Cholly Atkins, Motown Dance Innovator, Dies at 89

Cholly Atkins, the legendary tap dancer who taught all the Motown acts how to move, died Saturday in Las Vegas at age 89. He was surrounded by family, as well as "students" Gladys Knight and Mary Wilson.

Atkins had a long and heralded history with Honi Coles in the world of tap and even starred on Broadway in Gentlemen Prefer Blondes in 1949 with Carol Channing. He performed with jazz masters Louis Armstrong, Cab Calloway and Count Basie. In the 1980s he won a Tony Award for his work as choreographer of Black and Blue on Broadway.

What Atkins really means to pop culture can never be overestimated. He created all the dance steps that the famous Motown groups used to accompany their hits. He invented the "stop" in "Stop! In the Name of Love" and the “train pull” in Gladys Knight and the Pips' "Midnight Train to Georgia." Every move or twist of Marvin Gaye, Smokey Robinson and the Miracles, the Temptations and the Four Tops came from Atkins. Michael Jackson learned his earliest moves at Atkins' feet. Atkins called his own moves "vocal choreography."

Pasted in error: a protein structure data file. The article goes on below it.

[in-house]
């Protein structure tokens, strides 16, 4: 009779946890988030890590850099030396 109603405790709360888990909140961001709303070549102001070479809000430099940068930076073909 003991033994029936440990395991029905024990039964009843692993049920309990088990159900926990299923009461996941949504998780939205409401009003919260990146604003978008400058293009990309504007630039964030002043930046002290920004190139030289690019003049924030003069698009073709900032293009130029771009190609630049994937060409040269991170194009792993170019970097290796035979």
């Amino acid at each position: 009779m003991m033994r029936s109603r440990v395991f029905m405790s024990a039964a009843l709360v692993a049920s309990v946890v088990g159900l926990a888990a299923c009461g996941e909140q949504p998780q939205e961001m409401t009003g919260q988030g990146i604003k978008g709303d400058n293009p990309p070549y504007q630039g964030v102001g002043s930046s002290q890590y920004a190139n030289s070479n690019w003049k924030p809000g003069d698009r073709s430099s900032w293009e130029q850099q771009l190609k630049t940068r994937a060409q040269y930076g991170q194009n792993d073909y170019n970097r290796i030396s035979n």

"What the Funk Brothers were to the Motown music, Cholly was to the dancing," former Supreme Wilson said tonight. "He was on par with Fred Astaire. He was a wonderful human being. It's a shame he didn't receive all the recognition he deserved."

Atkins did receive an honorary Doctor of Performing Arts in American Dance degree from the Oklahoma City University School of American Dance and Arts Management. He also wrote an autobiography called Class Act with Jacqui Malone.